A heavy-duty day today of sex, power and money--with a little family dysfunction for a change of pace. If you're wondering why cute, unassuming indie comedies sometimes get oddly rapturous receptions at film festivals, wonder no more.
Not that I'm snarking; it was a strong day.
Beauty [South Africa, Oliver Hermanus, 4] Closeted Afrikaaner businessman's yearning for a old buddy's son sends him spinning out of control. Unflinching drama anchored by a pressure-cooker lead performance.
Trishna [UK, Michael Winterbottom, 4] Beautiful village girl (Freida Pinto) accepts a not entirely altruistic employment offer from an irresponsible Indo-British hotel heir. Modern, India- set Tess of the d'Ubervilles succeeds by fully transposing the premise to a new time and place, without seeking an analogue for every plot point of the original.
While waiting on University Ave for a screening at the Isabel Bader, a big revivalist parade blaring J-pop style hymns passes by. Behind the Noah's Ark float teens wear rented animal costumes. I never knew that Piglet and Big Bird were aboard the ark.
The washrooms at this sleekly modernist facility are so cruelly mis-designed that it might better be called the Isabel Vader Theatre.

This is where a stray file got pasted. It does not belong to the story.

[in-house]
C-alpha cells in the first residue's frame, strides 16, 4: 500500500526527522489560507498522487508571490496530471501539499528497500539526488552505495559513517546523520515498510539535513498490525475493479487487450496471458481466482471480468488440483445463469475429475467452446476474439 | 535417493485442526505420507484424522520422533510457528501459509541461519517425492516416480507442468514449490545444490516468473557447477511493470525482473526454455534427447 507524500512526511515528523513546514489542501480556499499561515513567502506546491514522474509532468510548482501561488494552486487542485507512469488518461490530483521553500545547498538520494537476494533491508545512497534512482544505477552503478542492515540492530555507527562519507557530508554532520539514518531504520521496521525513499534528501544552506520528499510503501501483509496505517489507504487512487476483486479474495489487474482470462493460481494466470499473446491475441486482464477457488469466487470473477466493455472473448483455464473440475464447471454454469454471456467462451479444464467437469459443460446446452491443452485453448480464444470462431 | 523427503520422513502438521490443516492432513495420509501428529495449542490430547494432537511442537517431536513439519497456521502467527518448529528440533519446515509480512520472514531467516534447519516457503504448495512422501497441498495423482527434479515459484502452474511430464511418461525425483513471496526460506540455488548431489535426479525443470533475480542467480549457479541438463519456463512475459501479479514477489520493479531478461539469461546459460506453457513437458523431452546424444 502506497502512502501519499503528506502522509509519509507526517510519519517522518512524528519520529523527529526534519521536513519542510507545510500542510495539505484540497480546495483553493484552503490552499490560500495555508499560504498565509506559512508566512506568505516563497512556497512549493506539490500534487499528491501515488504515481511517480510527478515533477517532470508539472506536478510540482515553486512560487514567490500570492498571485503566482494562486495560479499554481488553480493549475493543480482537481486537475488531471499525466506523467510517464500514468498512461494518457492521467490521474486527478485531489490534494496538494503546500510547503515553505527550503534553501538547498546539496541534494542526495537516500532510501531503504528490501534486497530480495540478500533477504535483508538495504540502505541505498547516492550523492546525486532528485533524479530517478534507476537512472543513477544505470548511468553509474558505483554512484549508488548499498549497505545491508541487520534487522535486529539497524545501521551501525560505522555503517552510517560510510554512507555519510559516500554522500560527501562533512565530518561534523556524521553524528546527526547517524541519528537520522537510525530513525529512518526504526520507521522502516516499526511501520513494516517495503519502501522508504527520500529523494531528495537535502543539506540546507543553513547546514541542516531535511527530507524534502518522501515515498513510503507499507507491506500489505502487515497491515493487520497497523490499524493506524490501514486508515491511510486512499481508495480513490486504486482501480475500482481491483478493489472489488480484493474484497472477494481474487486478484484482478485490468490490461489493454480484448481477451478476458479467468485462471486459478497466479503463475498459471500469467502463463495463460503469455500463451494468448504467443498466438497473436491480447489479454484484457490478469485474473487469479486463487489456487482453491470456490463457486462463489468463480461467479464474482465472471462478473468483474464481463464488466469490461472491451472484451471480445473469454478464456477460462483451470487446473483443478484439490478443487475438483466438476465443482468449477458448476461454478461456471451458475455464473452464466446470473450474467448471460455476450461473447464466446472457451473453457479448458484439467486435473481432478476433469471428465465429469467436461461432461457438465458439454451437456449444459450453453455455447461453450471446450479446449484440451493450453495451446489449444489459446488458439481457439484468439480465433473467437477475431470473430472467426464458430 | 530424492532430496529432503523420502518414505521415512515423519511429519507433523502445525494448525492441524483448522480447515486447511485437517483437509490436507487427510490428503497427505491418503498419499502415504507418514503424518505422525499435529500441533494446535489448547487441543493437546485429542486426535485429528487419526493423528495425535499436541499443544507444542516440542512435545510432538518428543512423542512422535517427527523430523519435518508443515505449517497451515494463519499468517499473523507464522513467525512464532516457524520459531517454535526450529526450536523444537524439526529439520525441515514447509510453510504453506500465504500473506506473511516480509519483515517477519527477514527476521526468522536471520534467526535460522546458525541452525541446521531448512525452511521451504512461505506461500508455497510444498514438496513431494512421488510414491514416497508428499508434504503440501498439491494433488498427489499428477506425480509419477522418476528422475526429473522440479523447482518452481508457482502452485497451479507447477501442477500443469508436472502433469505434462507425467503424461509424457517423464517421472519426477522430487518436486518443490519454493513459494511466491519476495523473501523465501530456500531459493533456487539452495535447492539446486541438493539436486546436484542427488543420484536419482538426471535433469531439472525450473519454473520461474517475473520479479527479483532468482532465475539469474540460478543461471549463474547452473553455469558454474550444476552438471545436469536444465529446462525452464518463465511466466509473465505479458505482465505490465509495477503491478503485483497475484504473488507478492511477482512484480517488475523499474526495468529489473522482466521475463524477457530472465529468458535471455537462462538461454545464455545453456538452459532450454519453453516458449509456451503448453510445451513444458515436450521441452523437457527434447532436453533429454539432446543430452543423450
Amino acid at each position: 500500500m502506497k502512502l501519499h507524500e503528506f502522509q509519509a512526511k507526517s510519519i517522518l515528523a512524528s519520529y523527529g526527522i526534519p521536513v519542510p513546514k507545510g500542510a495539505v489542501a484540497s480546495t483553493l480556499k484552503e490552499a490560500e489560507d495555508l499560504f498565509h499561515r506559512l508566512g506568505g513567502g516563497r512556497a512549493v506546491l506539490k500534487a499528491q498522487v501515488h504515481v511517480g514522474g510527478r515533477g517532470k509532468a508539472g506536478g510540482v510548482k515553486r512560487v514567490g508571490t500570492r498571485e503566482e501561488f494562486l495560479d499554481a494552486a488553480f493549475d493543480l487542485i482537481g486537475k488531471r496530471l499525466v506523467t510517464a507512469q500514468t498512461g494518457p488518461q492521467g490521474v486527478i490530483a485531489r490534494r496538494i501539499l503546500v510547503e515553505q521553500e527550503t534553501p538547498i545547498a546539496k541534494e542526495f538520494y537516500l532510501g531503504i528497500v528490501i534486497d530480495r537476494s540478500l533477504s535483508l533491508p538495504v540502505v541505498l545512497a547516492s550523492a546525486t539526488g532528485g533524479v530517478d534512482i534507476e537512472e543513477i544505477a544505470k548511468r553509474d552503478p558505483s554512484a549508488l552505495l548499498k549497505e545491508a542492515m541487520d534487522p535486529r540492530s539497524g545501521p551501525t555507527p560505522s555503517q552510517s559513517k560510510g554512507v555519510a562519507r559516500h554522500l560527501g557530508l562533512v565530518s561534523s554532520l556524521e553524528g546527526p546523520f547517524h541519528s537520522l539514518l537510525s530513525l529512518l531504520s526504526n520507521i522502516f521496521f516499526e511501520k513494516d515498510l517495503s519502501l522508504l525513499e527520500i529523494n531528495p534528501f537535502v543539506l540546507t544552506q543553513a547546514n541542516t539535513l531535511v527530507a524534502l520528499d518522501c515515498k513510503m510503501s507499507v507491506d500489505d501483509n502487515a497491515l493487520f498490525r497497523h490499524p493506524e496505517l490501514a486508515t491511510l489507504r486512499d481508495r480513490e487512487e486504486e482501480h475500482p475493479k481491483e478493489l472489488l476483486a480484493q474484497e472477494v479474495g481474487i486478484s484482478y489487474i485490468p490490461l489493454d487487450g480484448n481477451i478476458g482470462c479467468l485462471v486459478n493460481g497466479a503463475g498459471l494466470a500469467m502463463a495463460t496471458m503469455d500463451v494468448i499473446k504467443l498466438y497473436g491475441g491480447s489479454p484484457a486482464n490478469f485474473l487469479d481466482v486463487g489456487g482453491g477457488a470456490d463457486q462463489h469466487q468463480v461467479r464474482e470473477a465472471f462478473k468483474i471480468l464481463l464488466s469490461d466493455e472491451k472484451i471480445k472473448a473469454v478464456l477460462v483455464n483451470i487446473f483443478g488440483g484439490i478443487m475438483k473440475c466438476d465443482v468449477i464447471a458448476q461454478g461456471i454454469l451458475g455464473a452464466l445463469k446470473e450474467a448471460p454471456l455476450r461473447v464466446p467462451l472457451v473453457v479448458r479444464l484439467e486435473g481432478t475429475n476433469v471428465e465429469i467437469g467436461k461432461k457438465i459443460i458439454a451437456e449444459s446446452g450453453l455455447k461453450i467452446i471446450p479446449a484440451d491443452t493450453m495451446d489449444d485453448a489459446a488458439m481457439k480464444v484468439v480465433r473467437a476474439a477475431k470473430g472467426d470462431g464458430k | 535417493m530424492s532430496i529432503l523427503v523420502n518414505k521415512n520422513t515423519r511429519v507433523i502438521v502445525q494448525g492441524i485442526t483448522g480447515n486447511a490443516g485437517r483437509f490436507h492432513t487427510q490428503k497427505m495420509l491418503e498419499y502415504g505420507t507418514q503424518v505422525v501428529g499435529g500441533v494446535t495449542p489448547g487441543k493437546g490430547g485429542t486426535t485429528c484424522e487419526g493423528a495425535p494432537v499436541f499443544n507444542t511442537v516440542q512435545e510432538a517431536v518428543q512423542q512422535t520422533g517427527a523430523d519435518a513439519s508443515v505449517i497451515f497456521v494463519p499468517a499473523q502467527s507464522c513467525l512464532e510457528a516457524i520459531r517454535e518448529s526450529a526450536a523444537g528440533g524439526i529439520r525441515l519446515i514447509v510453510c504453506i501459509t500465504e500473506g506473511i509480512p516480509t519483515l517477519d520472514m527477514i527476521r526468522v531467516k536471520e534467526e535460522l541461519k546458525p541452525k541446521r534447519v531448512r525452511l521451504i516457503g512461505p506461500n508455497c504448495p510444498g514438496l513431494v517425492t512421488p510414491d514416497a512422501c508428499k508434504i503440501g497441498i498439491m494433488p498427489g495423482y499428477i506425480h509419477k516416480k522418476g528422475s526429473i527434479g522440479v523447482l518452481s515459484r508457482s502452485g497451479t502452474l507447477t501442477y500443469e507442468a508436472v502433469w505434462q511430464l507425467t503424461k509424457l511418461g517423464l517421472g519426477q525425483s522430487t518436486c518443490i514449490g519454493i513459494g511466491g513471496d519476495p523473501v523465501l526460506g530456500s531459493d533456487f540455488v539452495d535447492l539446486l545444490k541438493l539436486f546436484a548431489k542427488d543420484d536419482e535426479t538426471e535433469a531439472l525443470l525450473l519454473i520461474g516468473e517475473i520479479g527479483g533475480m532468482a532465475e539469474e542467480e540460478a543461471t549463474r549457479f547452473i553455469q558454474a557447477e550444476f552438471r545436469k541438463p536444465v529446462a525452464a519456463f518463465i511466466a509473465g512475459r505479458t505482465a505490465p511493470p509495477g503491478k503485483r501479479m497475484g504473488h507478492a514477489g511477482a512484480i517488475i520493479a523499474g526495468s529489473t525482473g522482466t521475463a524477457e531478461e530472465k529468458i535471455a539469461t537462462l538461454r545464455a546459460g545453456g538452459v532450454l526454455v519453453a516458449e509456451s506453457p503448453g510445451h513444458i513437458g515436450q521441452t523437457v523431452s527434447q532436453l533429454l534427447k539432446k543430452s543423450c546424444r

House of Tolerance [France, Bertrand Bonello, 4] In Paris, 1900, women face the vicissitudes of sex work during a legalized, luxury brothel's final months.
Juxtaposes romantic visuals with an anti-romantic text.
The Good Son [Finland, Zaida Bergroth, 4] Young man whose actress mother's boundary-less dependence and history of bad boyfriends has turned him into her rage-filled protector overreacts when she lets a new man into her life. Taut, perceptively played drama.
Whore’s Glory [Austria, Michael Glawogger, 3.5] Documentary achieves remarkable access into the workaday lives of prostitutes working in Thailand, Bangladesh, and Mexico. Presents an impressionist portrait with arresting cinematography and cool music from acts like PJ Harvey and Antony and the Johnsons; could use a less forgiving edit from its 2 hr length.